Interest rate risk is the risk that arises for bond owners from fluctuating interest rates. How much interest rate risk a bond has depends on how sensitive its price is to interest rate changes in the market. The sensitivity depends on two things, the bond's time to maturity, and the coupon rate of the bond.
Interest rate risk analysis is almost always based on simulating movements in one or more yield curves using the Heath-Jarrow-Morton framework to ensure that the yield curve movements are both consistent with current market yield curves and such that no riskless arbitrage is possible. The Heath-Jarrow-Morton framework was developed in the early 1991 by David Heath of Cornell University, Andrew Morton of Lehman Brothers, and Robert A. Jarrow of Kamakura Corporation and Cornell University.
There are a number of standard calculations for measuring the impact of changing interest rates on a portfolio consisting of various assets and liabilities. The most common techniques include:
The assessment of interest rate risk is a very large topic at banks, thrifts, saving and loans, credit unions, and other finance companies, and among their regulators. The widely deployed CAMELS rating system assesses a financial institution's: Capital adequacy, Assets, Management Capability, Earnings, Liquidity, and Sensitivity to market risk. A large portion of the Sensitivity in CAMELS is interest rate risk. Much of what is known about assessing interest rate risk has been developed by the interaction of financial institutions with their regulators since the 1990s. Interest rate risk is unquestionably the largest part of the sensitivity analysis in the CAMELS system for most banking institutions. When a bank receives a bad CAMELS rating equity holders, bond holders and creditors are at risk of loss, senior managers can lose their jobs and the firms are put on the FDIC problem bank list.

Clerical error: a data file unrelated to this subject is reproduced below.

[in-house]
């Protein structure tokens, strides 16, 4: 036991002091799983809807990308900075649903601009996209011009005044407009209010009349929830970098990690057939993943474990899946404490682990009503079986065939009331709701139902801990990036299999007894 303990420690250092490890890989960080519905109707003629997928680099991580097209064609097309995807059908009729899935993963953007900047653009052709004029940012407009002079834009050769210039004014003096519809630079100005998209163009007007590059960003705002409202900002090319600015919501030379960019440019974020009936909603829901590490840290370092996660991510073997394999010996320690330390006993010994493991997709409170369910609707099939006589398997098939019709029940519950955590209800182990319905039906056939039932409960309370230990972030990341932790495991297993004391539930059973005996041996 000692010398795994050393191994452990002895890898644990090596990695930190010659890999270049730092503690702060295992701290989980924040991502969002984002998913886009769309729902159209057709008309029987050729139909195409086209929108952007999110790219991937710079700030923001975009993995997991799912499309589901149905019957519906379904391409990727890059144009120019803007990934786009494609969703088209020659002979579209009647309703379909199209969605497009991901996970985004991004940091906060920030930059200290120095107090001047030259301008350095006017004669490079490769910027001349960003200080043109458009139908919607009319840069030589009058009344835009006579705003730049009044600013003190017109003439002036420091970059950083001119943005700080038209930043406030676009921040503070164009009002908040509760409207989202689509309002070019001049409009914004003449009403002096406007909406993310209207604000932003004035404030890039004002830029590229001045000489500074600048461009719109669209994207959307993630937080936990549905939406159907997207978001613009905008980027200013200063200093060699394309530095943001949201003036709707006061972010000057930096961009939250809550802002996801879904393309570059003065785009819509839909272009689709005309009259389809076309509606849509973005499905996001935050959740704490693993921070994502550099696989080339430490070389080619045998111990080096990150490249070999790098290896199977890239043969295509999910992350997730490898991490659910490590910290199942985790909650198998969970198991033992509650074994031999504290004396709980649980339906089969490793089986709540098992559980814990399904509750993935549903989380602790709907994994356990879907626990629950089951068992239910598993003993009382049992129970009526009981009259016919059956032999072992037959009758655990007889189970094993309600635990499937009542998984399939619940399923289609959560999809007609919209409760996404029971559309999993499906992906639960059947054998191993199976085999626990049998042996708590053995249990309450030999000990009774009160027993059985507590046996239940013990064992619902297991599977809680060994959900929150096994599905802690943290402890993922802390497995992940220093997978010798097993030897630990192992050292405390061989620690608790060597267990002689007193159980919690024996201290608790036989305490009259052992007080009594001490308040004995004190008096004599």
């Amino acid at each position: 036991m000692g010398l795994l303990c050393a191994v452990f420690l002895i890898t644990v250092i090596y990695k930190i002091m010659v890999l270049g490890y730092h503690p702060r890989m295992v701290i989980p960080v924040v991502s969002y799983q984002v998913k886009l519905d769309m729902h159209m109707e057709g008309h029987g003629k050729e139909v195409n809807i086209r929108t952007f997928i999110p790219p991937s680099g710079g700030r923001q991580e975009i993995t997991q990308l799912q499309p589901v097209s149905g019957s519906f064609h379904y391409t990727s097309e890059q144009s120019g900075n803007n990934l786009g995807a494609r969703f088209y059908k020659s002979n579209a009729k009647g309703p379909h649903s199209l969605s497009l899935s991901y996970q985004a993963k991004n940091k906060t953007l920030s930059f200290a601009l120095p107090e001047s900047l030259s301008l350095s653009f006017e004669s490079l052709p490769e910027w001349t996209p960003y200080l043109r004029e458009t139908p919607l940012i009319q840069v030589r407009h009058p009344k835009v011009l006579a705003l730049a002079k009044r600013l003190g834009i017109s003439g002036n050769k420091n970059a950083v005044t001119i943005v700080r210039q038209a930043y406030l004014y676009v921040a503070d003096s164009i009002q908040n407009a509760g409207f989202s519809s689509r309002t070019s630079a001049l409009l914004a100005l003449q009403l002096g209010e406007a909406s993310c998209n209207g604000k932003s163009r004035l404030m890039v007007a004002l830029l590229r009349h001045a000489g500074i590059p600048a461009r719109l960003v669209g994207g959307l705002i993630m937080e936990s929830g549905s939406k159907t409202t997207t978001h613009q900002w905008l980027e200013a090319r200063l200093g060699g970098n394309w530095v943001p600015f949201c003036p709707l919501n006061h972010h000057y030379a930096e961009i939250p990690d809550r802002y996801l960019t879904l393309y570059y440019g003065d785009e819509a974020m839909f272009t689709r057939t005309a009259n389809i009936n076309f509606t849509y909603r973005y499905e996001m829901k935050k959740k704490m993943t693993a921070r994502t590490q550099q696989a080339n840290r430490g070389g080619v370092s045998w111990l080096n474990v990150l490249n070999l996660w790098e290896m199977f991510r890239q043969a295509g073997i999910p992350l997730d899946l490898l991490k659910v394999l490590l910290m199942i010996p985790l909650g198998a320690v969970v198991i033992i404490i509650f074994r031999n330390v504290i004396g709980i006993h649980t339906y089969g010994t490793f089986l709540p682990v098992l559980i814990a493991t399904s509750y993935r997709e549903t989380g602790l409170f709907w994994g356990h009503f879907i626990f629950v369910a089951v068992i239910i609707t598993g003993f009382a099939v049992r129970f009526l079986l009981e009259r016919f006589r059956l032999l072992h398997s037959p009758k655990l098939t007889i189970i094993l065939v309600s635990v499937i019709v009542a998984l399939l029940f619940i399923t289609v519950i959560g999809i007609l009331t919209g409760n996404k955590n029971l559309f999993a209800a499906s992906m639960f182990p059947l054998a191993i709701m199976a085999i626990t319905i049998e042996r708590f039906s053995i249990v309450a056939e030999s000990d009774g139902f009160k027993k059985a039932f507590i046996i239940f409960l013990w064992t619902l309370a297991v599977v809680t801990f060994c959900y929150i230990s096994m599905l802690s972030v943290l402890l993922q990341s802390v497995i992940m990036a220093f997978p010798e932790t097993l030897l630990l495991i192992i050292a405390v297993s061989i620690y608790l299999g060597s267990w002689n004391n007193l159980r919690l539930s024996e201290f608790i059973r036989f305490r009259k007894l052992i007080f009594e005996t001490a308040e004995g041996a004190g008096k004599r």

See the Sensitivity section of the CAMELS rating system for a substantial list of links to documents and examiner manuals, issued by financial regulators, that cover many issues in the analysis of interest rate risk.
In addition to being subject to the CAMELS system, the largest banks are often subject to prescribed stress testing. The assessment of interest rate risk is typically informed by some type of stress testing. See: Stress test (financial), List of bank stress tests, List of systemically important banks.
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